Judge Hudson's flawed but restrained ruling on the health law
THERE IS ONE line in Monday's ruling by a federal judge invalidating a key part of the health-care law that no one would dispute: "The final word will undoubtedly reside with a higher court." Indeed, the Supreme Court will be the final arbiter of whether the individual mandate - the requirement that most individuals obtain health insurance or pay a penalty - exceeds Congress's constitutional authority. The mandate, along with other key pieces of the statute, is not set to take effect until 2014, but the earlier a definitive ruling on the law's constitutionality comes, the better off the country will be.
The decision, by U.S. District Judge Henry E. Hudson of Alexandria, upheld the state of Virginia's challenge to the health-care law. Splitting with two other federal district judges who have considered the issue, Judge Hudson found that the individual mandate could not be justified under either the power to regulate interstate commerce or the power to tax. It is certainly true, as Judge Hudson noted, that the Constitution's commerce clause has never been interpreted to extend to a decision not to purchase a product - in this case, health insurance. Yet health care presents an extraordinary, perhaps unique, circumstance that we believe puts the individual mandate within the realm of congressional powers. As the Obama administration argued in defending the law, "No person can guarantee that he will divorce himself entirely from the market for health-care services." Even inaction, in this situation, affects economic activity and therefore interstate commerce.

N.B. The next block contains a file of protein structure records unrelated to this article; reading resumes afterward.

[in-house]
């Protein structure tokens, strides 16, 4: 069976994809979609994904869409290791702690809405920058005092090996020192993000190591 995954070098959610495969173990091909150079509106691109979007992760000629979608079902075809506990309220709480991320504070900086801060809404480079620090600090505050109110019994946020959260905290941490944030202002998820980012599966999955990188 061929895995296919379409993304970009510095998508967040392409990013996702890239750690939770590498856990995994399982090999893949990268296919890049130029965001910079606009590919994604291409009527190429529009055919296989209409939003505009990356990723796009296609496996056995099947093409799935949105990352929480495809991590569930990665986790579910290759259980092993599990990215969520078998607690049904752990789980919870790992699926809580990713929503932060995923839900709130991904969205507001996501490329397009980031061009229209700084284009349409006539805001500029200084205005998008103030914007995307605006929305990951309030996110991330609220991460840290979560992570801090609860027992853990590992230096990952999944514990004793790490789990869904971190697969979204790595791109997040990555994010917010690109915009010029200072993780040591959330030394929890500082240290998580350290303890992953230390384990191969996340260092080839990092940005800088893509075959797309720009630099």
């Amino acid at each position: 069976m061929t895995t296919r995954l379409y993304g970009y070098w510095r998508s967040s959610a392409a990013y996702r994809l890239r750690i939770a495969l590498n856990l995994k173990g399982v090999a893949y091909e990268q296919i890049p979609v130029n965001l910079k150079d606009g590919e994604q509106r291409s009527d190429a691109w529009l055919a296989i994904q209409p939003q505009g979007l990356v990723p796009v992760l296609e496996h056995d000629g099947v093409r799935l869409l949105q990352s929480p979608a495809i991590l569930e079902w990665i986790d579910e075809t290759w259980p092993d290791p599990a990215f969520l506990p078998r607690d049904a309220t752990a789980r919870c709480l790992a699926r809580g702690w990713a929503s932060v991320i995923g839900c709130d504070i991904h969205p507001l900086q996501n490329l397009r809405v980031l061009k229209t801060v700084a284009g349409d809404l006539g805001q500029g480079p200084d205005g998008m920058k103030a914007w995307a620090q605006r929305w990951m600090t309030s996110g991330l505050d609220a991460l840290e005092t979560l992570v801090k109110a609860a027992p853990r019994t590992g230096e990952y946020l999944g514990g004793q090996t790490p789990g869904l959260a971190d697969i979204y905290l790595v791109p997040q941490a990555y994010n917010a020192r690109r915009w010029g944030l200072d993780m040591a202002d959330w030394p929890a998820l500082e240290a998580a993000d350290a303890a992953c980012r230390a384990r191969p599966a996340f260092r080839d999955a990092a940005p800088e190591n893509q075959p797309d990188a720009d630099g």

It is hard to have much sympathy for the administration's alternative argument: that the mandate is justified under the congressional power to levy taxes because the penalty for noncompliance is levied on income taxes and administered by the Internal Revenue Service. Administration officials, including President Obama, initially denied that the mandate constituted a tax, and the individual mandate section of the law was changed to use the word "penalty."
Importantly - and correctly - Judge Hudson, in invalidating the individual mandate, declined to bring down the rest of the law with it, as Virginia had asked. It is true that the individual mandate is key to making numerous other provisions of the law workable, such as the prohibition against denying insurance coverage or charging more to those with preexisting conditions. But Judge Hudson's approach was properly restrained. On the constitutionality of the individual mandate, he made what we consider the wrong call in a difficult case. But he did it in a thoughtful way that will be minimally disruptive to implementing the law and obtaining a final determination on its constitutionality.